We all know about the poorly voice people learn to put on during telephone conversations, when we are faking physical illness. School kids learn the poorly voice! It starts young, but even though we know that many days taken off work poorly are sickies, rather than cases of genuine illness, but that is the way of the world, so no one bats an eyelid at your skiving.

People make the assumption that if you are complaining of mental health symptoms, that you must inevitably be making them up, as an excuse, for attention, or to get out of doing things you don’t want to do (such as going to work), but this is NOT TRUE.

People who cite mental health symptoms as reasons for non-attendance at work, or avoidance of social or childcare or other responsibilities are viewed as skivers and attention seekers. REALITY CHECK> Anyone who cites mental health as the reason they cannot do something is very fucking BRAVE to do that, because, whether conscious or unintended, we are actively opposing stigma, and doing our bit to make attitudes in society more open minded, by choosing to be honest with people that we are very much NOT OKAY, and that is ok!!

People do not FAKE mental illness. Mental illness is hard to admit to. Yes, sure, things are improving, and mental health charities and the work they do play a large role in improving things for current and future generations, but it is still VERY DIFFICULT to openly express that our mental health is bad, and that we are emotionally struggling to cope. Mental illness is not a socially acceptable excuse, therefore why would anyone pretend they are mentally unwell, when they are not? It would make no sense. All you would be doing is making things potentially very socially awkward for yourself, so if I could get one message out there to society it would be:-



I talk about mental illness on my blog, and have written quite a bit for mental health charities in the UK (Mind and Time to Change). You can find links to their websites here, as well as Heads Together, (which is another charity affiliated with Mind, led by our British royals, William, Kate and Harry).




All are great sources of information, written in plain English by people who live with mental illness, in our own words.

These charities also have YouTube channels too, where you can watch clips of real people taking about their personal experiences of mental illness (and not just the usual ones such as anxiety and depression- I mean the whole spectrum of different disorders out there that dominate the lives of people who suffer with these emotional challenges.)  I would thoroughly recommend you take a look at these as there are so many interesting clips to watch….. (links below)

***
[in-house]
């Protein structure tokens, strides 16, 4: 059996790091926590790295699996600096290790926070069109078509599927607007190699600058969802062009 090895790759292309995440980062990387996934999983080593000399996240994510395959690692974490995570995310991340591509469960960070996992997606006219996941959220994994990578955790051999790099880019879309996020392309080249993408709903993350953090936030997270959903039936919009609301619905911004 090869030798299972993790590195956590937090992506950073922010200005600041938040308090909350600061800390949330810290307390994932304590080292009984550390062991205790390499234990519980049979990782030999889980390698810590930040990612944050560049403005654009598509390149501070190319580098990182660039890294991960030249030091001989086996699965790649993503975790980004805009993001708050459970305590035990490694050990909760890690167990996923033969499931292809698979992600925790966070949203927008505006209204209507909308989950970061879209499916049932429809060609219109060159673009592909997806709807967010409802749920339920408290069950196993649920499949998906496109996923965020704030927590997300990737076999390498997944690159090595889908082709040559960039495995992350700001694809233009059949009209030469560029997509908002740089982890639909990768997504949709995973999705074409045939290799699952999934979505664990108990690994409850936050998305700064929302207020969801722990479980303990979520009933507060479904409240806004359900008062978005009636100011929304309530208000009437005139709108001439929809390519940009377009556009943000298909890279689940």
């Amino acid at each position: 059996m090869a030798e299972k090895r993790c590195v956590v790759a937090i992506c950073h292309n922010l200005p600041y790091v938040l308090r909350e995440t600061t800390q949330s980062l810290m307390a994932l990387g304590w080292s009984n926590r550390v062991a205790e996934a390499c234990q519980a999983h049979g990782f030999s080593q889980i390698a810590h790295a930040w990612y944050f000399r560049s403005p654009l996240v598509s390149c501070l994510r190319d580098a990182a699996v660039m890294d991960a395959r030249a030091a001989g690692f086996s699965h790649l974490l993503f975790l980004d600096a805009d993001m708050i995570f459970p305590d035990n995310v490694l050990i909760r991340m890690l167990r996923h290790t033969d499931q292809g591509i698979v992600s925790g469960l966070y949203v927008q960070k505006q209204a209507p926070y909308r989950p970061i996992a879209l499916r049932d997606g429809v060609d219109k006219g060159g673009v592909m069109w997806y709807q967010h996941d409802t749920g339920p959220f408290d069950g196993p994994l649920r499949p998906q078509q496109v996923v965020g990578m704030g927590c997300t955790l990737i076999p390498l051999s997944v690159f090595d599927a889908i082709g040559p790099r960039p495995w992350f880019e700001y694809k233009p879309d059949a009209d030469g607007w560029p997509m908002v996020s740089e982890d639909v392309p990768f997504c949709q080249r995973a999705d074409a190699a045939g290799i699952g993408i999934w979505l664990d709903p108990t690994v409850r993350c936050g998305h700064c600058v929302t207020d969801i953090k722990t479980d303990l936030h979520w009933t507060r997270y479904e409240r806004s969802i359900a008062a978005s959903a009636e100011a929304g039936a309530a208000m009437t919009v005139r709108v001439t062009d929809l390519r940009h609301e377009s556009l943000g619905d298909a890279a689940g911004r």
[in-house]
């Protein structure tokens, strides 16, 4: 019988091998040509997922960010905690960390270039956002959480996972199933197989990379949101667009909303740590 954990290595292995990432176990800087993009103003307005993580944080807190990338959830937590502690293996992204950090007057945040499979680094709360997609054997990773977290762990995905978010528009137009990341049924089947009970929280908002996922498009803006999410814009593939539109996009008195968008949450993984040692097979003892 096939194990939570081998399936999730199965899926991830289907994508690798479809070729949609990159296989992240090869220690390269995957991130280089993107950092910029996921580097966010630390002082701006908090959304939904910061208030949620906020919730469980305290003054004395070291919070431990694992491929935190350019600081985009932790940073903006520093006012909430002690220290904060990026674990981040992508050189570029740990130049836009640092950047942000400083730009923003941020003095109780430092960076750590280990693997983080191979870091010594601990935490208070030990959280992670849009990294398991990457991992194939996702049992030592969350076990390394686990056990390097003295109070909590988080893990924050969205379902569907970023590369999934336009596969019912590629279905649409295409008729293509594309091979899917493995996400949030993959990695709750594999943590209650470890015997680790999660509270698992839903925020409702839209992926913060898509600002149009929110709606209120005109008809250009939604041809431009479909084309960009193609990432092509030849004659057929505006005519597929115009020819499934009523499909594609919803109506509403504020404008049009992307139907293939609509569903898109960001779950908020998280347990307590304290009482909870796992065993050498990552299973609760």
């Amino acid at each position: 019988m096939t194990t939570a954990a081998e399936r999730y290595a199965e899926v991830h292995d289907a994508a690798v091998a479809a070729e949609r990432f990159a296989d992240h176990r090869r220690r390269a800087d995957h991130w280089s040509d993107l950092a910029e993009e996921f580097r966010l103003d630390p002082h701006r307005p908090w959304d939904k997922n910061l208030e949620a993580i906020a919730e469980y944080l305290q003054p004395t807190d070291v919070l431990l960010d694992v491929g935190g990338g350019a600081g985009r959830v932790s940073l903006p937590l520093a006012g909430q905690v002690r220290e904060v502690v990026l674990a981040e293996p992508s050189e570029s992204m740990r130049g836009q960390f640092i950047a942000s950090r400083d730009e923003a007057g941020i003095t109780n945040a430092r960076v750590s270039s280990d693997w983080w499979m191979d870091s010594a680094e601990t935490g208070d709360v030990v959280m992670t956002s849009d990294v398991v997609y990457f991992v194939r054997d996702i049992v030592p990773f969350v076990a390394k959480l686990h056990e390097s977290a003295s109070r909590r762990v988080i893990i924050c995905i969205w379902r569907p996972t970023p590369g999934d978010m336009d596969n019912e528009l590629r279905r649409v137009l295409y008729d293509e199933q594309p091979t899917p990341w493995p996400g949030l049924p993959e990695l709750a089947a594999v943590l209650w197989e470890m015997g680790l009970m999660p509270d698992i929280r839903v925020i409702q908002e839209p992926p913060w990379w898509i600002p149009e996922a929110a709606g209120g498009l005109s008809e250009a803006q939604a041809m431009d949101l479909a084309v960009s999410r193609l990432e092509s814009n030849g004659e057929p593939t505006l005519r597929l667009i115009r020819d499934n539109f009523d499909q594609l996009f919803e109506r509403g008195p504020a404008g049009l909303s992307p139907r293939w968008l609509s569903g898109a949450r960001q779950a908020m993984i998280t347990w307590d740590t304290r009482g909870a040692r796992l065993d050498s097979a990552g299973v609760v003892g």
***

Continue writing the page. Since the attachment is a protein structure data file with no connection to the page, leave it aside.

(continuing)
In terms of my volunteering plans, I got a very exciting email yesterday asking me to speak at some mental health awareness talks in my area next month. I am delighted to be asked (!) particularly as I would like to challenge attitudes and widen people’s understanding of personality disorders and PTSD, and what those labels mean for the people who live with them. This is a fab opportunity and I will do what I can, but I am not the only person striving to improve things. I know there are MANY mental health bloggers and mental health charity media volunteers out there, who are doing an amazing job of fighting stigma by talking honestly and openly about their mental health challenges. WELL DONE! You are growing flowers as you tap the keys….


I am about to sit down and watch a short film of a close blogger friend being interviewed about her mental health. This is something which aired on regional news in the morning bulletin (and I recorded), so I am very much looking forward to watching that, and feeling the positivity of being part of a movement who are paving the way for greater acceptance and compassion, so that no one with a mental health problem has to live it alone.

Happy mental health day to you all! and if you are not happy today because of your mental health, I feel your pain, as I’m feeling it too.

It is ok to be not ok X

[And not just on world mental health day].




At last. A happy blog topic!! party poppers

This post is a lot more about footwear than mental health, although don’t worry, this blog hasn’t morphed into a vacuous fashionista blog- the mental health link is still very much there. For a welcome change, this post empathises some of the good stuff only good stuff that mental illness can bring into your life, namely the way it gives you an excuse to buy new shoes.

Anyone who knows me will know I am most at home [footwear wise] in wellies or trainers (and not even your trendy hunters or converse), and I’m also very partial to the epitome of laid back cool- the flip-flop. That reflects my informality, my lack of ability to be arsed about following trends, my desire for people to take me as I am- what you see is what you get, and also the fact I’m WAY TOO TALL AND UNGAINLY TO WALK IN HIGH HEELS :D